How To Avoid the Big, Bad IRS Audit.

audit

An IRS audit is the business equivalent of a root canal. No one wants to open that letter from the IRS because in most cases the unpopular communication has only one message to report: you owe them money.

While the odds are reasonably low that you will be singled out–it is unrealistic to expect the IRS to audit every business every year—once the IRS has you in its sights, there is very little you can do to avoid it. If the IRS is anything, it is one pest you cannot simply swat away.

There are some steps, however, you can take to minimize your chances of being selected for that special scrutiny and keep the IRS’s magnifying glass at bay.

Double Check Your Work

The way you approach filing your taxes, especially if you file on your own, makes a big difference. Be patient and take your time. Trying to rush through your returns will only increase the chance you make careless mistakes. And with each mistake you make, the sharper the IRS’s focus on you becomes.

When you think you are done, go back and review your figures to ensure your math is accurate. Then look over the simple things you take for granted, such as your basic personal information, just to be sure.

By spending the time upfront to guarantee accuracy on your return you end up saving the time—and money–you would have potentially lost during an audit.

Be Honest

One of the surest ways to ask for an audit from the IRS is to try to dupe them by shortcutting your returns. For your own sake, don’t. Report all of your income. No matter how briefly you were at a job or how little income you earned, income from just about any source is taxable, so make sure you track down your W-2’s and 1099’s.

It may seem as if they have their hands full as just one organization responsible for collecting taxes from an endless sea of businesses and individuals, but it is a mistake to underestimate the power and reach of the IRS. They use matching software to catch any discrepancies between the income reported under your Social Security number and the income you list on your tax return. So don’t fall into the trap of assuming any details on your return are insignificant. Adopt a policy of truth and keep your money to yourself.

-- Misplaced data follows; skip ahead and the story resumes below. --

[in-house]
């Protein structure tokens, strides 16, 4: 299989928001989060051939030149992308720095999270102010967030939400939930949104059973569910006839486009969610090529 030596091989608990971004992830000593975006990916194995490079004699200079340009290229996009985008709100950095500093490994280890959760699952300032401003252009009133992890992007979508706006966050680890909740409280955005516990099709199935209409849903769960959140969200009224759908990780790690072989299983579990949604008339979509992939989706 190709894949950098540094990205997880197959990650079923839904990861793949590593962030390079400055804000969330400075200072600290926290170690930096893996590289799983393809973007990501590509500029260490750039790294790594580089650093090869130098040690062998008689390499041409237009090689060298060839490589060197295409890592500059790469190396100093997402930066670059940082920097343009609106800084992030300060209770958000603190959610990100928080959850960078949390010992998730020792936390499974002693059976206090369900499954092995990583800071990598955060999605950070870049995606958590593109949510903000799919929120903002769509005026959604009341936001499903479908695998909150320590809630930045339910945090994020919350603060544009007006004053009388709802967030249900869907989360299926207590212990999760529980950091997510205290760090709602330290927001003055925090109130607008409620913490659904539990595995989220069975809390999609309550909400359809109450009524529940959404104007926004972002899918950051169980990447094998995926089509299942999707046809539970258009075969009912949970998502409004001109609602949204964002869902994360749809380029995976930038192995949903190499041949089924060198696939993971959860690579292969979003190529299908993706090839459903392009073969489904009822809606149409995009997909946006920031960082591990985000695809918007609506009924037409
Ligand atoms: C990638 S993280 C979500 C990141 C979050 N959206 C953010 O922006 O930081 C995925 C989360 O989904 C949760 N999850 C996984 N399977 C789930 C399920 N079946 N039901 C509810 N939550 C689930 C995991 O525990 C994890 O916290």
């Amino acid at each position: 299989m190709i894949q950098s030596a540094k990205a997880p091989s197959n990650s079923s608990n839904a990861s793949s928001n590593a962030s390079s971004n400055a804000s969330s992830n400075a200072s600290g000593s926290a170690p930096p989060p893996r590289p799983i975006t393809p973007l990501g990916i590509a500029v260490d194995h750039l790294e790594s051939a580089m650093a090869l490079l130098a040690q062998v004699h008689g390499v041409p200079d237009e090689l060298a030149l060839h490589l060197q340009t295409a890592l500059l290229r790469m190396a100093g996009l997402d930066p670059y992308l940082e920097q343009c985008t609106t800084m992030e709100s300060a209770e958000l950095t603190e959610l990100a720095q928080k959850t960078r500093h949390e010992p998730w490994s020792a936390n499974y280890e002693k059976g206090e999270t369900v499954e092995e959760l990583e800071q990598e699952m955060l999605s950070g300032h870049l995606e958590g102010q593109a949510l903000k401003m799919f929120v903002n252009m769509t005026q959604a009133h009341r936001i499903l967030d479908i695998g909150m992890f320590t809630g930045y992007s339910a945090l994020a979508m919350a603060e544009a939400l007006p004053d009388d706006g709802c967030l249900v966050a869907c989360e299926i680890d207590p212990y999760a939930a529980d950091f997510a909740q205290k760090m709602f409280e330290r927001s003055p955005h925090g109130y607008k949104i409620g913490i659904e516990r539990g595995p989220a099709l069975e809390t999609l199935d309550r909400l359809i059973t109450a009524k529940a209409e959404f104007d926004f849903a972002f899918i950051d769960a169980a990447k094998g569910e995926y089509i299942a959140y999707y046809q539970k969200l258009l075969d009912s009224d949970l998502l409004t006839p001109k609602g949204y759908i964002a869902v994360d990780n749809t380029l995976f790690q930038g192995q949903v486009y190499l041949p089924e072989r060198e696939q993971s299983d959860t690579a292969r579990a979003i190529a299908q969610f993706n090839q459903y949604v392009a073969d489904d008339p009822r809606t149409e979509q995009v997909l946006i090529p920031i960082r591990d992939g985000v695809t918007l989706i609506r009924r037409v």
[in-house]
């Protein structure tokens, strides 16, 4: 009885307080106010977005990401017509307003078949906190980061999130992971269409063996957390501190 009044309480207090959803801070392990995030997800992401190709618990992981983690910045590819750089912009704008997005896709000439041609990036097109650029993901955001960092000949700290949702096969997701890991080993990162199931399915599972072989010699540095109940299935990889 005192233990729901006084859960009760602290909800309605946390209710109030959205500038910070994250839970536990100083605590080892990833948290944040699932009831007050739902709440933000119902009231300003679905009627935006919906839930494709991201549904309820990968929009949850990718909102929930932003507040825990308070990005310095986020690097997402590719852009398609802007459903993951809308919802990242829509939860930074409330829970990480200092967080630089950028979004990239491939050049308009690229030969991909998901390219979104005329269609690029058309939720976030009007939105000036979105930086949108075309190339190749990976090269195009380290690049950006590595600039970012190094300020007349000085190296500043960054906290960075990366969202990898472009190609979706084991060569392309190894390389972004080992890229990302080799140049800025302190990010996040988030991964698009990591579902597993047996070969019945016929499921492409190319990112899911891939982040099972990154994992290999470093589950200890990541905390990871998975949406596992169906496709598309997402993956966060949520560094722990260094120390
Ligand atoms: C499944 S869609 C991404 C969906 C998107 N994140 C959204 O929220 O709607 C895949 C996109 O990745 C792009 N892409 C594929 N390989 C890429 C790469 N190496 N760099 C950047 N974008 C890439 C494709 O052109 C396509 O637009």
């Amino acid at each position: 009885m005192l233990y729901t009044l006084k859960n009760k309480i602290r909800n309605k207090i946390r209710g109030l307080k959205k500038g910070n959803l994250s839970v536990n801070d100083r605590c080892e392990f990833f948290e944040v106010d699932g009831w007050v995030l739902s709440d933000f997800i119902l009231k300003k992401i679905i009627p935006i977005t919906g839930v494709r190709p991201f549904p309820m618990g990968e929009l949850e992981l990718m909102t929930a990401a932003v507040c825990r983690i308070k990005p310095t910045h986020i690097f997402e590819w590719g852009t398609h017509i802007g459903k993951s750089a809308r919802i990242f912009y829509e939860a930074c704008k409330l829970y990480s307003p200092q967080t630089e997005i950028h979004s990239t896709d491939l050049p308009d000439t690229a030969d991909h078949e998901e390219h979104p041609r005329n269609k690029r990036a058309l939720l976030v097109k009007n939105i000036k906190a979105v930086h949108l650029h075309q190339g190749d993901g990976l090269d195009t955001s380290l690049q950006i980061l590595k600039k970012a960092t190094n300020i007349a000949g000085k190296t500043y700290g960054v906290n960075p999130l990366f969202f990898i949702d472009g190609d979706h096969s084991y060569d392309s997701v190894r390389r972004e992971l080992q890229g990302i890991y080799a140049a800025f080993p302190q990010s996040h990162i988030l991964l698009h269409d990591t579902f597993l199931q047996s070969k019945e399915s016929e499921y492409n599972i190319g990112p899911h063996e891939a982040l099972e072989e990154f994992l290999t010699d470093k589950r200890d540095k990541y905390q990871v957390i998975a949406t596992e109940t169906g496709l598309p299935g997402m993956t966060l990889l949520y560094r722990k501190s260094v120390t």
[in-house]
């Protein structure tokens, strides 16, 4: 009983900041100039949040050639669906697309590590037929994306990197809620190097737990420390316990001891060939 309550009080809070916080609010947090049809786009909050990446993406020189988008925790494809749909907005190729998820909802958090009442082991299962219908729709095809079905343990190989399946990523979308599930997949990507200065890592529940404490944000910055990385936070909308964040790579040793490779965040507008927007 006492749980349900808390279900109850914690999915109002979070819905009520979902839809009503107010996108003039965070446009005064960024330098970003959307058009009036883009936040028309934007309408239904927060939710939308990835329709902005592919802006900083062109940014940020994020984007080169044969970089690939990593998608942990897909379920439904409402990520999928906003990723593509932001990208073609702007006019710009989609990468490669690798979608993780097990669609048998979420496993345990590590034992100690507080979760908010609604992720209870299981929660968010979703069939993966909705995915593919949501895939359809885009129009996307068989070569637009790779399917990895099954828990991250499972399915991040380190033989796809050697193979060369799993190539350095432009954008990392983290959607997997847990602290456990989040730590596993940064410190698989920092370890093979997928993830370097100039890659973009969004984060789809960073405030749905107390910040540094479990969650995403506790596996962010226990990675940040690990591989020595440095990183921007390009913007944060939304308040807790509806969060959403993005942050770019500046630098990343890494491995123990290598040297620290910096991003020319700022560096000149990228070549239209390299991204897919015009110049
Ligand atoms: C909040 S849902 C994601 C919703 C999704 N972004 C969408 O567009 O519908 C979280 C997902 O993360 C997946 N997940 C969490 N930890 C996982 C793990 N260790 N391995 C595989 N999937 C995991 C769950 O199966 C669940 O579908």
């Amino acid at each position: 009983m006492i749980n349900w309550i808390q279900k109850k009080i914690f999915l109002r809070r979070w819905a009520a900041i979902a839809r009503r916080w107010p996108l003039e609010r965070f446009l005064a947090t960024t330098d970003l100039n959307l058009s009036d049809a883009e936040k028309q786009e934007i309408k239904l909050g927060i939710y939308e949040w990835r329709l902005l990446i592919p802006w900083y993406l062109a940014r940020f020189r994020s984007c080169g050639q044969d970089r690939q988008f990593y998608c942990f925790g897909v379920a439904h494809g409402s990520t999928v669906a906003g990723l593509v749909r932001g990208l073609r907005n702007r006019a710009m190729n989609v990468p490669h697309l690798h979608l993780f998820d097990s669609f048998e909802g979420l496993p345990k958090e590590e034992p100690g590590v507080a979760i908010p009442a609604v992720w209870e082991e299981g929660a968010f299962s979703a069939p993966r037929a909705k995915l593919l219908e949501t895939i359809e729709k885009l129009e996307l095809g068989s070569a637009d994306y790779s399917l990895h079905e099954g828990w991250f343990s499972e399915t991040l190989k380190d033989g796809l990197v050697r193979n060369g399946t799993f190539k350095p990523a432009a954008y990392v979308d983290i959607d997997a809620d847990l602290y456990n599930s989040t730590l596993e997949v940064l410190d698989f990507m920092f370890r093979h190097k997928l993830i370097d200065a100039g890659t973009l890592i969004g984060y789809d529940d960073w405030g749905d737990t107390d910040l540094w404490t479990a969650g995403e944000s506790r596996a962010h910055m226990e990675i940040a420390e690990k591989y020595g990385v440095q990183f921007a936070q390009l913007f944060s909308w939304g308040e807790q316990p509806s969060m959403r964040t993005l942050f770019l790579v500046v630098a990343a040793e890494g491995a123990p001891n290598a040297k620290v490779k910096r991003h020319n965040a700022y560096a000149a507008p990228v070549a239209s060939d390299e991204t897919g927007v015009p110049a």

Make Realistic Deductions

The more unbelievable your deductions, the more you can believe the IRS is going to question it. For a long time taxpayers stretched certain deductions to the limit, like having a home office, which is why the IRS is now extra sensitive to them. Deductions are put in place for a reason, and you should definitely take advantage of the deductions you are entitled to. Therefore, if you telecommute from home, claim so on your return with confidence. However, if you are merely freelancing atop a barstool in the breakfast nook and have the guts to still claim home office deductions, do not be surprised if the IRS has something to say to you.

Use Social Media Wisely

One thing the IRS specializes in is combing through public records to learn more about taxpayers’ whereabouts and their financial situations. Like most organizations, the IRS has recently taken to using social media to uncover taxpayer fraud.

Though they claim to only make audit decisions based on information submitted on tax returns, details revealed through business websites are fair game. Accordingly, if you have reported to the IRS that your business had a down year, it is probably best to rethink that tweet with the hashtag “#businesscouldntbebetter!”

Unfortunately, the fact of the matter is there is no one guaranteed way to keep the IRS from auditing you. If you do end up getting selected—even after following these steps—don’t worry. Maintaining good records and having your financial statements organized will support your case to the IRS’s satisfaction, keeping your money with you, where it belongs.

If you need assistance with getting your finances organized, contact us to schedule an appointment today.

Rosillo & Associates, P.A. - City of Doral news

Leave a Reply

Your email address will not be published.

Send this to a friend